In one example, computer readable media 320 may be computer readable storage media 324 or computer readable signal media 326. Computer readable storage media 324 may include, for example, an optical or magnetic disk that is inserted or placed into a drive or other device that is part of persistent storage 308 for transfer onto a storage device, such as a hard drive, that is part of persistent storage 308.

Computer readable storage media 324 also may take the form of a persistent storage, such as a hard drive, a thumb drive, or a flash memory that is connected to data processing system 300. In some instances, computer readable storage media 324 may not be removable from data processing system 300.

Alternatively, program code 318 may be transferred to data processing system 300 using computer readable signal media 326. Computer readable signal media 326 may be, for example, a propagated data signal containing program code 318. For example, computer readable signal media 326 may be an electromagnetic signal, an optical signal, and/or any other suitable type of signal. These signals may be transmitted over communications links, such as wireless communications links, an optical fiber cable, a coaxial cable, a wire, and/or any other suitable type of communications link. In other words, the communications link and/or the connection may be physical or wireless in the illustrative examples.

In some illustrative embodiments, program code 318 may be downloaded over a network to persistent storage 308 from another device or data processing system through computer readable signal media 326 for use within data processing system 300. For instance, program code stored in a computer readable storage media in a server data processing system may be downloaded over a network from the server to data processing system 300. The data processing system providing program code 318 may be a server computer, a client computer, or some other device capable of storing and transmitting program code 318.

The different components illustrated for data processing system 300 are not meant to provide architectural limitations to the manner in which different embodiments may be implemented. The different illustrative embodiments may be implemented in a data processing system including components in addition to or in place of those illustrated for data processing system 300. Other components shown in FIG. 3 can be varied from the illustrative examples shown. The different embodiments may be implemented using any hardware device or system capable of executing program code. As one example, data processing system 300 may include organic components integrated with inorganic components and/or may be comprised entirely of organic components excluding a human being. For example, a storage device may be comprised of an organic semiconductor.

As another example, a storage device in data processing system 300 is any hardware apparatus that may store data. Memory 306, persistent storage 308, and computer readable media 320 are examples of storage devices in a tangible form.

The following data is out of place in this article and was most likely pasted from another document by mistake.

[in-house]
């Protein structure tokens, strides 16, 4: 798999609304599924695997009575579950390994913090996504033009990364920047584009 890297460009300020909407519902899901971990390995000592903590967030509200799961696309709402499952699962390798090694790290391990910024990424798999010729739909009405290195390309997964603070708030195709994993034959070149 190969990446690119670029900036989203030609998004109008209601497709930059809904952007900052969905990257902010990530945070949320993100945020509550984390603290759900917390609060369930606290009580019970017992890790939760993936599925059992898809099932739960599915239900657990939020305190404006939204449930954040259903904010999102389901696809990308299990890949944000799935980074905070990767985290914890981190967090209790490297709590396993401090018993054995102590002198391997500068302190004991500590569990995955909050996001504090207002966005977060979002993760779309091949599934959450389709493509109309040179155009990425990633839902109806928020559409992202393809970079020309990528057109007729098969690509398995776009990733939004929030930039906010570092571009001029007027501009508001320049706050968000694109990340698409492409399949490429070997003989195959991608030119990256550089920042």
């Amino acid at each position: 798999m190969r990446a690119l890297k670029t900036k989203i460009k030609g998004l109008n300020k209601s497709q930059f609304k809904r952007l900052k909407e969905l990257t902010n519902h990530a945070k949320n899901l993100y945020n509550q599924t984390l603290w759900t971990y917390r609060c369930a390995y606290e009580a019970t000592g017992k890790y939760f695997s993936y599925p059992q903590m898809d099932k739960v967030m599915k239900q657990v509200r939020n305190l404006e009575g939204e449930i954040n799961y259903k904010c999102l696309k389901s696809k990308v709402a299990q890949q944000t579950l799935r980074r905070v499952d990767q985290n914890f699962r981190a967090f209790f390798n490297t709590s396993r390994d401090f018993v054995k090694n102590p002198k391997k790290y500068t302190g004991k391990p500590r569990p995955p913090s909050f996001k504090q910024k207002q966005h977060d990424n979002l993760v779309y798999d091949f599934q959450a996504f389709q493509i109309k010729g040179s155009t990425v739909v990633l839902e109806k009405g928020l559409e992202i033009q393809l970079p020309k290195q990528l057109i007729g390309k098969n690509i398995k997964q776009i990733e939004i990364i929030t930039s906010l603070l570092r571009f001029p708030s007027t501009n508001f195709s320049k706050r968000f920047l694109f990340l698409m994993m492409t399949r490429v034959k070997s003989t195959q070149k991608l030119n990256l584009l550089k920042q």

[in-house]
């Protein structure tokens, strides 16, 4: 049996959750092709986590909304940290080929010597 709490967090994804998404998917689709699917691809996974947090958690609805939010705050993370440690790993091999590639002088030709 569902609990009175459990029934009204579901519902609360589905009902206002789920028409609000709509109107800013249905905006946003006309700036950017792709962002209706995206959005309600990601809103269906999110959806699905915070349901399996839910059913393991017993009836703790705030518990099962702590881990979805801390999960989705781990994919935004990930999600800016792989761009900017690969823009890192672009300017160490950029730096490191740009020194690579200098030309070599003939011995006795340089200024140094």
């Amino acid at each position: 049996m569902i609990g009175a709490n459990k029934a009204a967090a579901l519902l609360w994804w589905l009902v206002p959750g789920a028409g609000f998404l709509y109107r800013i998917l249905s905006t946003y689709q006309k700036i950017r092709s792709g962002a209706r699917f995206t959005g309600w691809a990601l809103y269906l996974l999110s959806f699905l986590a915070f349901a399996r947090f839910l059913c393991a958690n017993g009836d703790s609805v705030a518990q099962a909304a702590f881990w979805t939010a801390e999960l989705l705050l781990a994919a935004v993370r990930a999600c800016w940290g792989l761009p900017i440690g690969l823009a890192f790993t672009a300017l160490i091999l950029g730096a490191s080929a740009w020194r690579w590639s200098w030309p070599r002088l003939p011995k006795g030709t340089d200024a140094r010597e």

In another example, a bus system may be used to implement communications fabric 302 and may be comprised of one or more buses, such as a system bus or an input/output bus. Of course, the bus system may be implemented using any suitable type of architecture that provides for a transfer of data between different components or devices attached to the bus system. Additionally, a communications unit may include one or more devices used to transmit and receive data, such as a modem or a network adapter. Further, a memory may be, for example, memory 306 or a cache such as found in an interface and memory controller hub that may be present in communications fabric 302.

With reference now to FIG. 4, an illustration of an event detection system is depicted in accordance with an illustrative embodiment. Event detection system 400 is an example of one implementation for event detection system 210 in FIG. 2.

As illustrated, event detection system 400 may comprise number of sensors 402 and processing system 404. In some illustrative embodiments, processing system 404 may be, for example, without limitation, data processing system 300 in FIG. 3. In yet other illustrative embodiments, processing system 404 may be a simpler version of data processing system 300 and may include processor unit 304 and memory 306 in FIG. 3 without other components.

In these illustrative examples, number of sensors 402 may comprise at least one of number of acoustic sensors 406, number of optical sensors 408, and number of radiofrequency sensors 409. Number of acoustic sensors 406 may be, for example, a number of microphones. Number of optical sensors 408 may be, for example, visible light or infrared sensors.

As another example, in some advantageous embodiments, number of sensors 402 also may include other types of sensors in addition to or in place of number of acoustic sensors 406 and number of optical sensors 408. For example, number of sensors 402 also may include radiofrequency sensors and/or other suitable types of sensors in addition to or in place of number of acoustic sensors 406 and number of optical sensors 408.